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June 19, 2017 2:57 pm

Fact-Checking Claims About Israeli ‘Settlers’

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avatar by Benjamin Slobodkin


An Israeli settlement in the West Bank. Photo: Wikimedia Commons.

A theme I keep coming across in mainstream media articles about Israeli-Palestinian relations is starting to bother me. Here’s a typical example:

Today there are more than 400,000 [Jews] living in [West Bank] towns, villages and settlements. Hundreds of thousands more reside in East Jerusalem, which Palestinians (and the U.S. government) regard as occupied land.

Nothing is going to lead Israel to evacuate this many citizens to make way for a Palestinian state. If the Palestinians can’t accept that, there is no two-state deal to be made.

That number — 400,000 — sounds like a lot of people. But this oft-cited statistic can be very misleading.

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I live in Modi’in Illit, which is 99% haredi. There’s an Arab village about 300 meters from my apartment. Any day of the week (except Shabbat, of course) Jews from Modi’in Illit can be found there — at their nursery, auto repair shops, ceramic fixture dealers, lighting fixture stores, etc. One of my kids once rode his bike there (despite the steep climb) to save a couple of shekels on a hookah pipe.

Are Jews afraid to go there? Some are, some aren’t. Since the economy of that Arab village is highly dependent on good relations with their Jewish neighbors — some residents come into Modi’in Illit to work, and a few have prospering businesses in the industrial area of Modi’in Illit — they keep the handful of potential young hotheads in check.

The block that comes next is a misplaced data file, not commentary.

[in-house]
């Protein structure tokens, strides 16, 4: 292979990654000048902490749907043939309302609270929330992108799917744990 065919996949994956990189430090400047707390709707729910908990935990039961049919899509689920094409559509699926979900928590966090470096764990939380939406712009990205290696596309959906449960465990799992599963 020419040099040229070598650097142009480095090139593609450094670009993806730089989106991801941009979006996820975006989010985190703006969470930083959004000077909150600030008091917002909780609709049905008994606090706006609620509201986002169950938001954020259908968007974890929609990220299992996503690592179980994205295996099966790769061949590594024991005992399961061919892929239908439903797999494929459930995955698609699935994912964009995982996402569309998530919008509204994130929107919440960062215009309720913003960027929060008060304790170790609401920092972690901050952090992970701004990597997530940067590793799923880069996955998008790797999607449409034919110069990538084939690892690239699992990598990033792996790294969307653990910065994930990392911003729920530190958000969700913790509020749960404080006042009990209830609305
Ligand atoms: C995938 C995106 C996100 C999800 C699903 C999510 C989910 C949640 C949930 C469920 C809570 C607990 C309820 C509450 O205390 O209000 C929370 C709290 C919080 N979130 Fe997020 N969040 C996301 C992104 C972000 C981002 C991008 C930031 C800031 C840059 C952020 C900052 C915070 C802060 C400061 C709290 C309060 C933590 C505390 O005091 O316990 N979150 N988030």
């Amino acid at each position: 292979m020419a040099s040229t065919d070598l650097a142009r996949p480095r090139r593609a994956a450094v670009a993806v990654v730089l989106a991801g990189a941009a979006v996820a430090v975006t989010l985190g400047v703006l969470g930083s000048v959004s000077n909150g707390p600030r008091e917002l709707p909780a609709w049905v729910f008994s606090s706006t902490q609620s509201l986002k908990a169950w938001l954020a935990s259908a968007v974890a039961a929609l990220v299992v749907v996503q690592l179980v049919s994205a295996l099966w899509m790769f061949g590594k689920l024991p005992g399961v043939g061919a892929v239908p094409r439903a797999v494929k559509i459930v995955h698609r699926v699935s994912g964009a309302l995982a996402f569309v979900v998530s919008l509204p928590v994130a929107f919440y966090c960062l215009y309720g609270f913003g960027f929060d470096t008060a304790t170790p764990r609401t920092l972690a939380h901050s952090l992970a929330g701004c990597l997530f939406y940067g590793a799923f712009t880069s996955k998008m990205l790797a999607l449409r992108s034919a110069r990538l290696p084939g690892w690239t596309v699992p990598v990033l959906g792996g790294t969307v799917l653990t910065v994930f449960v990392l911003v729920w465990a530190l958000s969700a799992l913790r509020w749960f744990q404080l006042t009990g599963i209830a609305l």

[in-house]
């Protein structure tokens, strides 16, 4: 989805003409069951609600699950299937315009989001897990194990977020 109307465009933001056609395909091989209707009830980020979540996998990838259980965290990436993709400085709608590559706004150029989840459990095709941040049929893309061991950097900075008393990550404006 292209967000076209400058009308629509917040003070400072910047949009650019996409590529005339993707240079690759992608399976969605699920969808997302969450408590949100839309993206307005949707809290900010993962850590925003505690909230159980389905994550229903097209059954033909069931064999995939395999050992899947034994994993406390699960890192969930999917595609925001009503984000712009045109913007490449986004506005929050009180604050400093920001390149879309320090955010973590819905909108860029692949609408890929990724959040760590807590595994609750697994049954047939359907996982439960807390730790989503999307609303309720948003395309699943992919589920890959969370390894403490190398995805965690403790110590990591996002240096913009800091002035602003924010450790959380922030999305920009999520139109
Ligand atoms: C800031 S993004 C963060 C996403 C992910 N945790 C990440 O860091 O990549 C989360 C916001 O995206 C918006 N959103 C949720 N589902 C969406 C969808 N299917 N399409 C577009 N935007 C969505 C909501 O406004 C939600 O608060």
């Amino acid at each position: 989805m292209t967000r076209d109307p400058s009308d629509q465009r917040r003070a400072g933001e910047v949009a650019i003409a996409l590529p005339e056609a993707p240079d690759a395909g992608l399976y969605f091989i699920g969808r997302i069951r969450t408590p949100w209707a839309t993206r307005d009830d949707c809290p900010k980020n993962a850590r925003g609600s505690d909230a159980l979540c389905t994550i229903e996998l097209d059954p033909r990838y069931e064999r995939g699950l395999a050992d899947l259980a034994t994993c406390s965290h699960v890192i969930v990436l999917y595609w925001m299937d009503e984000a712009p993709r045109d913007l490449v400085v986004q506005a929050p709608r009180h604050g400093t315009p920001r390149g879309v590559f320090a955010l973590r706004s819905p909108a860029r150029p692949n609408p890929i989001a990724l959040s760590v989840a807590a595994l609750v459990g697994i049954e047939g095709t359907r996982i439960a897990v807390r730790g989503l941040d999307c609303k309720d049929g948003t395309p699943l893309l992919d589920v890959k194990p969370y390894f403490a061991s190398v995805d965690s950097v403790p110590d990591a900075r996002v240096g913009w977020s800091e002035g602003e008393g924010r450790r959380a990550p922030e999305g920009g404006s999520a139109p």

Modi’in Illit isn’t in the midst of Arab villages, but it straddles the Green Line. A substantial chunk of the land was acquired when local Arabs sold off disused olive groves. One-by-one, over many cups of strong coffee, they agreed to sell; what mattered to them was the price — and assurances that their neighbors would not find out that they had sold their land to Jews.

Do our two communities sound like a big wrench in the works of peace? Yet the 80,000 residents of Modi’in Illit are counted among that figure of 400,000 “settlers.” Another nearby haredi town, Beitar Illit, is treated similarly.

When I read about “Israeli settlers,” I picture diehard Zionists with long beards and knitted kippahs who speak in very harsh terms about Arabs; I think about racists, hilltop outposts, and those who don’t want any sort of peace with the Palestinians.

The reality is that about half of the “settlers” are haredim — ranging from tepid Zionists to various shades of anti-Zionist — and that a large segment are secular or national-religious Jews who are not gung-ho, but just want to live in an inexpensive bedroom community (e.g. Ariel) not too far from the Central Region. Do these folks pose such an impediment to peace?

A substantial percentage of the “settlers” counted in that 400,000 number live in what’s referred to as “east Jerusalem,” in large haredi neighborhoods such as Neve Yaakov, Ramat Eshkol, Ramat Shlomo, Ramot and Sanhedria. I can imagine why some people might consider a neighborhood like Har Homa contentious, but Ramot (42,000 people)? What’s the big deal? Gilo (27,000)? My wife grew up in Gilo. She’s forty-something now. She’d chuckle if I told her that she grew up as a settler.

There’s another thing about this 400,000 “settler problem” that bothers me even more: it’s really bigoted. Is it so horrible for Jews to live in an Arab area? How would people react if residents of a predominantly Arab neighborhood in New York started demanding that the Jewish minority pull out — down to every last Jew? Why is it a given that Arabs cannot be expected to tolerate a Jewish presence in their midst?

To me, that doesn’t sound like much of a way to build a lasting peace.

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